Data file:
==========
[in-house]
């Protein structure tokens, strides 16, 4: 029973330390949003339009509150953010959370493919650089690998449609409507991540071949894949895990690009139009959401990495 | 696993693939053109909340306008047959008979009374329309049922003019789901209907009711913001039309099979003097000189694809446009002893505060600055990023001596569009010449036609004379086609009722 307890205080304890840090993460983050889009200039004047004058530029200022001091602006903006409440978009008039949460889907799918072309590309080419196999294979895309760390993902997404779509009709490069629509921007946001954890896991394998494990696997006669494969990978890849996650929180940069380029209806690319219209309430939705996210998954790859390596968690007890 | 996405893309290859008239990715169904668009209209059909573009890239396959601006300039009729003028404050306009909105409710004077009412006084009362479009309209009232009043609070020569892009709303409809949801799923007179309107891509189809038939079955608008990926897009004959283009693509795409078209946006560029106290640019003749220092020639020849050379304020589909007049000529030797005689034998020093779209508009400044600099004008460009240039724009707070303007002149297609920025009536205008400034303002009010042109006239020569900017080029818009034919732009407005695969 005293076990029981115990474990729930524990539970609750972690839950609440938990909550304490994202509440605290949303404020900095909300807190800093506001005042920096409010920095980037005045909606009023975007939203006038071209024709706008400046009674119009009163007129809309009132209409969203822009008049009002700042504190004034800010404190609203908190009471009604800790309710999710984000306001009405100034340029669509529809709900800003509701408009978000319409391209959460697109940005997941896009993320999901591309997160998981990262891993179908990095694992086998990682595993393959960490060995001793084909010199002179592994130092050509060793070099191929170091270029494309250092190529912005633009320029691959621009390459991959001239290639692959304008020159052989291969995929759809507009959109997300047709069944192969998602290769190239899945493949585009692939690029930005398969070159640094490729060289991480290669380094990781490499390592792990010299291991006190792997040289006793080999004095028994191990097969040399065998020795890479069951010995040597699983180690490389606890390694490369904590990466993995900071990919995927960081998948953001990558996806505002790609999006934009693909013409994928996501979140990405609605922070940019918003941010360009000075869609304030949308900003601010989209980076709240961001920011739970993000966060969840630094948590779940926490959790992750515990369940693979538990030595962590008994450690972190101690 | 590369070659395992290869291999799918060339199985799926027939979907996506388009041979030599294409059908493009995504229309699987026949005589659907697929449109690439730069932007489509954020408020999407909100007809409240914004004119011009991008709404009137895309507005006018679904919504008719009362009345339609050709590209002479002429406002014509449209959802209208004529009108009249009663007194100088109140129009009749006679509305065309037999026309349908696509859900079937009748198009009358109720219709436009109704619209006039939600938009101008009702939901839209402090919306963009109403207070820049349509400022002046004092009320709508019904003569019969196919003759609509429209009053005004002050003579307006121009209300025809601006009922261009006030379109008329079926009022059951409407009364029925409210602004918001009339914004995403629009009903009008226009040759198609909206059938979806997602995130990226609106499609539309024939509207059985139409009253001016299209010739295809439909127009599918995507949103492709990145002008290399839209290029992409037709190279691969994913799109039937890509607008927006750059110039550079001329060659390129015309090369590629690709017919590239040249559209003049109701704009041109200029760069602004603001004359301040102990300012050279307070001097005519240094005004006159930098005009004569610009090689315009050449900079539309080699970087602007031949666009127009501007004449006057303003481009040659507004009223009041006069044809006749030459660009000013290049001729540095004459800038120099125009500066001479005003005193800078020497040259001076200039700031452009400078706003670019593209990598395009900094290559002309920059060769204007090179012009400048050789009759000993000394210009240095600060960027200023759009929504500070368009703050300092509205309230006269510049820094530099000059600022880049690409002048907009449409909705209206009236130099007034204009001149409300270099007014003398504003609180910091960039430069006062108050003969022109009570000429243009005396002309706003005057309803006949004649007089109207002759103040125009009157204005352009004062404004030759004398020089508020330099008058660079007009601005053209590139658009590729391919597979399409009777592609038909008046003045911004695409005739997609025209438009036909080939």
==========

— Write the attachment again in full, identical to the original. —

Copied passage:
[in-house]
């Protein structure tokens, strides 16, 4: 029973330390949003339009509150953010959370493919650089690998449609409507991540071949894949895990690009139009959401990495 | 696993693939053109909340306008047959008979009374329309049922003019789901209907009711913001039309099979003097000189694809446009002893505060600055990023001596569009010449036609004379086609009722 307890205080304890840090993460983050889009200039004047004058530029200022001091602006903006409440978009008039949460889907799918072309590309080419196999294979895309760390993902997404779509009709490069629509921007946001954890896991394998494990696997006669494969990978890849996650929180940069380029209806690319219209309430939705996210998954790859390596968690007890 | 996405893309290859008239990715169904668009209209059909573009890239396959601006300039009729003028404050306009909105409710004077009412006084009362479009309209009232009043609070020569892009709303409809949801799923007179309107891509189809038939079955608008990926897009004959283009693509795409078209946006560029106290640019003749220092020639020849050379304020589909007049000529030797005689034998020093779209508009400044600099004008460009240039724009707070303007002149297609920025009536205008400034303002009010042109006239020569900017080029818009034919732009407005695969 005293076990029981115990474990729930524990539970609750972690839950609440938990909550304490994202509440605290949303404020900095909300807190800093506001005042920096409010920095980037005045909606009023975007939203006038071209024709706008400046009674119009009163007129809309009132209409969203822009008049009002700042504190004034800010404190609203908190009471009604800790309710999710984000306001009405100034340029669509529809709900800003509701408009978000319409391209959460697109940005997941896009993320999901591309997160998981990262891993179908990095694992086998990682595993393959960490060995001793084909010199002179592994130092050509060793070099191929170091270029494309250092190529912005633009320029691959621009390459991959001239290639692959304008020159052989291969995929759809507009959109997300047709069944192969998602290769190239899945493949585009692939690029930005398969070159640094490729060289991480290669380094990781490499390592792990010299291991006190792997040289006793080999004095028994191990097969040399065998020795890479069951010995040597699983180690490389606890390694490369904590990466993995900071990919995927960081998948953001990558996806505002790609999006934009693909013409994928996501979140990405609605922070940019918003941010360009000075869609304030949308900003601010989209980076709240961001920011739970993000966060969840630094948590779940926490959790992750515990369940693979538990030595962590008994450690972190101690 | 590369070659395992290869291999799918060339199985799926027939979907996506388009041979030599294409059908493009995504229309699987026949005589659907697929449109690439730069932007489509954020408020999407909100007809409240914004004119011009991008709404009137895309507005006018679904919504008719009362009345339609050709590209002479002429406002014509449209959802209208004529009108009249009663007194100088109140129009009749006679509305065309037999026309349908696509859900079937009748198009009358109720219709436009109704619209006039939600938009101008009702939901839209402090919306963009109403207070820049349509400022002046004092009320709508019904003569019969196919003759609509429209009053005004002050003579307006121009209300025809601006009922261009006030379109008329079926009022059951409407009364029925409210602004918001009339914004995403629009009903009008226009040759198609909206059938979806997602995130990226609106499609539309024939509207059985139409009253001016299209010739295809439909127009599918995507949103492709990145002008290399839209290029992409037709190279691969994913799109039937890509607008927006750059110039550079001329060659390129015309090369590629690709017919590239040249559209003049109701704009041109200029760069602004603001004359301040102990300012050279307070001097005519240094005004006159930098005009004569610009090689315009050449900079539309080699970087602007031949666009127009501007004449006057303003481009040659507004009223009041006069044809006749030459660009000013290049001729540095004459800038120099125009500066001479005003005193800078020497040259001076200039700031452009400078706003670019593209990598395009900094290559002309920059060769204007090179012009400048050789009759000993000394210009240095600060960027200023759009929504500070368009703050300092509205309230006269510049820094530099000059600022880049690409002048907009449409909705209206009236130099007034204009001149409300270099007014003398504003609180910091960039430069006062108050003969022109009570000429243009005396002309706003005057309803006949004649007089109207002759103040125009009157204005352009004062404004030759004398020089508020330099008058660079007009601005053209590139658009590729391919597979399409009777592609038909008046003045911004695409005739997609025209438009036909080939």